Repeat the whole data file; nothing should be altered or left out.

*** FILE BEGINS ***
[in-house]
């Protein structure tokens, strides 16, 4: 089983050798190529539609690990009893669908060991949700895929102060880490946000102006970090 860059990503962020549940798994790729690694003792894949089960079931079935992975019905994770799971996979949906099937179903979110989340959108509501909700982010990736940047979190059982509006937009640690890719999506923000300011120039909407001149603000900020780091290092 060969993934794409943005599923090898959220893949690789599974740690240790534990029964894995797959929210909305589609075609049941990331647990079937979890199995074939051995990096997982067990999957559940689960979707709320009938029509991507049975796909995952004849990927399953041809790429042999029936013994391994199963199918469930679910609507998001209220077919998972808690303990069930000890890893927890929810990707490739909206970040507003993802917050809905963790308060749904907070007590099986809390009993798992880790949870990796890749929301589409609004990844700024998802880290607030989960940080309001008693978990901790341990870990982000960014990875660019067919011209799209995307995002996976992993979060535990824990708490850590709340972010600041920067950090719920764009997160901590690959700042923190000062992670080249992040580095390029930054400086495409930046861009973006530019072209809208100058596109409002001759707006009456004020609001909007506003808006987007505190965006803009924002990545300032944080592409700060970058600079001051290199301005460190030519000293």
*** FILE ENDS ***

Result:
[in-house]
């Protein structure tokens, strides 16, 4: 089983050798190529539609690990009893669908060991949700895929102060880490946000102006970090 860059990503962020549940798994790729690694003792894949089960079931079935992975019905994770799971996979949906099937179903979110989340959108509501909700982010990736940047979190059982509006937009640690890719999506923000300011120039909407001149603000900020780091290092 060969993934794409943005599923090898959220893949690789599974740690240790534990029964894995797959929210909305589609075609049941990331647990079937979890199995074939051995990096997982067990999957559940689960979707709320009938029509991507049975796909995952004849990927399953041809790429042999029936013994391994199963199918469930679910609507998001209220077919998972808690303990069930000890890893927890929810990707490739909206970040507003993802917050809905963790308060749904907070007590099986809390009993798992880790949870990796890749929301589409609004990844700024998802880290607030989960940080309001008693978990901790341990870990982000960014990875660019067919011209799209995307995002996976992993979060535990824990708490850590709340972010600041920067950090719920764009997160901590690959700042923190000062992670080249992040580095390029930054400086495409930046861009973006530019072209809208100058596109409002001759707006009456004020609001909007506003808006987007505190965006803009924002990545300032944080592409700060970058600079001051290199301005460190030519000293």